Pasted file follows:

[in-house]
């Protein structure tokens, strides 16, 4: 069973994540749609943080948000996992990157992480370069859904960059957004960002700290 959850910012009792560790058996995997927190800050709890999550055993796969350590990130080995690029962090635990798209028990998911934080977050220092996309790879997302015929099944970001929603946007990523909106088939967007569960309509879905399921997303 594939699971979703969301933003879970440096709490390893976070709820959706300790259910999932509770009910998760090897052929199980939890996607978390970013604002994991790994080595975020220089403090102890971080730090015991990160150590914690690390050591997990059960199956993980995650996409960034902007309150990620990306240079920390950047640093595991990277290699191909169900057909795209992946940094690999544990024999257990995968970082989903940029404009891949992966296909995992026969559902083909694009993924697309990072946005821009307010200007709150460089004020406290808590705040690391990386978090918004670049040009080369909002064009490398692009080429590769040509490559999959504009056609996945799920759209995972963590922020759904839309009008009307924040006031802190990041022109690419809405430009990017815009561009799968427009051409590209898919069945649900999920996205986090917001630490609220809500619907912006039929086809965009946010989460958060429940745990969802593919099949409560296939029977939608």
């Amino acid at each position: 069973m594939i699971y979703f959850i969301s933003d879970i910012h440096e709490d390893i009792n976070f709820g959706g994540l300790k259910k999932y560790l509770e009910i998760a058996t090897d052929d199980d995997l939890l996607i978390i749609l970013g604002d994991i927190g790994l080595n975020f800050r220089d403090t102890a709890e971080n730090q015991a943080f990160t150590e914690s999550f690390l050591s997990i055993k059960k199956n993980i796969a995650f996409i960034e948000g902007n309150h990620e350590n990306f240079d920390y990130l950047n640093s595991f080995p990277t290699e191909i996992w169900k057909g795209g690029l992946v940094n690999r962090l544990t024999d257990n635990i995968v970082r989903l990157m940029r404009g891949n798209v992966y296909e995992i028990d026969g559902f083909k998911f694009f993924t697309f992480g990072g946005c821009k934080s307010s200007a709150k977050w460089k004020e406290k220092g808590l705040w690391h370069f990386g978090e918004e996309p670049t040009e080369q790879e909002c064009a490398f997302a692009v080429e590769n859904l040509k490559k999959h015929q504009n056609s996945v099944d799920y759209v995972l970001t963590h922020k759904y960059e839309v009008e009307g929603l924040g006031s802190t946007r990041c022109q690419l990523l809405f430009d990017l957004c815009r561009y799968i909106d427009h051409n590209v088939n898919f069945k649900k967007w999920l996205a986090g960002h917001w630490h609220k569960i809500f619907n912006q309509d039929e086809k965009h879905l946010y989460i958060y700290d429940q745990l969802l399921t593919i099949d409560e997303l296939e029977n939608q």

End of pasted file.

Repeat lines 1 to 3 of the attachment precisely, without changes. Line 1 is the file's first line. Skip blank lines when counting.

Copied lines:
[in-house]
């Protein structure tokens, strides 16, 4: 069973994540749609943080948000996992990157992480370069859904960059957004960002700290 959850910012009792560790058996995997927190800050709890999550055993796969350590990130080995690029962090635990798209028990998911934080977050220092996309790879997302015929099944970001929603946007990523909106088939967007569960309509879905399921997303 594939699971979703969301933003879970440096709490390893976070709820959706300790259910999932509770009910998760090897052929199980939890996607978390970013604002994991790994080595975020220089403090102890971080730090015991990160150590914690690390050591997990059960199956993980995650996409960034902007309150990620990306240079920390950047640093595991990277290699191909169900057909795209992946940094690999544990024999257990995968970082989903940029404009891949992966296909995992026969559902083909694009993924697309990072946005821009307010200007709150460089004020406290808590705040690391990386978090918004670049040009080369909002064009490398692009080429590769040509490559999959504009056609996945799920759209995972963590922020759904839309009008009307924040006031802190990041022109690419809405430009990017815009561009799968427009051409590209898919069945649900999920996205986090917001630490609220809500619907912006039929086809965009946010989460958060429940745990969802593919099949409560296939029977939608």
């Amino acid at each position: 069973m594939i699971y979703f959850i969301s933003d879970i910012h440096e709490d390893i009792n976070f709820g959706g994540l300790k259910k999932y560790l509770e009910i998760a058996t090897d052929d199980d995997l939890l996607i978390i749609l970013g604002d994991i927190g790994l080595n975020f800050r220089d403090t102890a709890e971080n730090q015991a943080f990160t150590e914690s999550f690390l050591s997990i055993k059960k199956n993980i796969a995650f996409i960034e948000g902007n309150h990620e350590n990306f240079d920390y990130l950047n640093s595991f080995p990277t290699e191909i996992w169900k057909g795209g690029l992946v940094n690999r962090l544990t024999d257990n635990i995968v970082r989903l990157m940029r404009g891949n798209v992966y296909e995992i028990d026969g559902f083909k998911f694009f993924t697309f992480g990072g946005c821009k934080s307010s200007a709150k977050w460089k004020e406290k220092g808590l705040w690391h370069f990386g978090e918004e996309p670049t040009e080369q790879e909002c064009a490398f997302a692009v080429e590769n859904l040509k490559k999959h015929q504009n056609s996945v099944d799920y759209v995972l970001t963590h922020k759904y960059e839309v009008e009307g929603l924040g006031s802190t946007r990041c022109q690419l990523l809405f430009d990017l957004c815009r561009y799968i909106d427009h051409n590209v088939n898919f069945k649900k967007w999920l996205a986090g960002h917001w630490h609220k569960i809500f619907n912006q309509d039929e086809k965009h879905l946010y989460i958060y700290d429940q745990l969802l399921t593919i099949d409560e997303l296939e029977n939608q």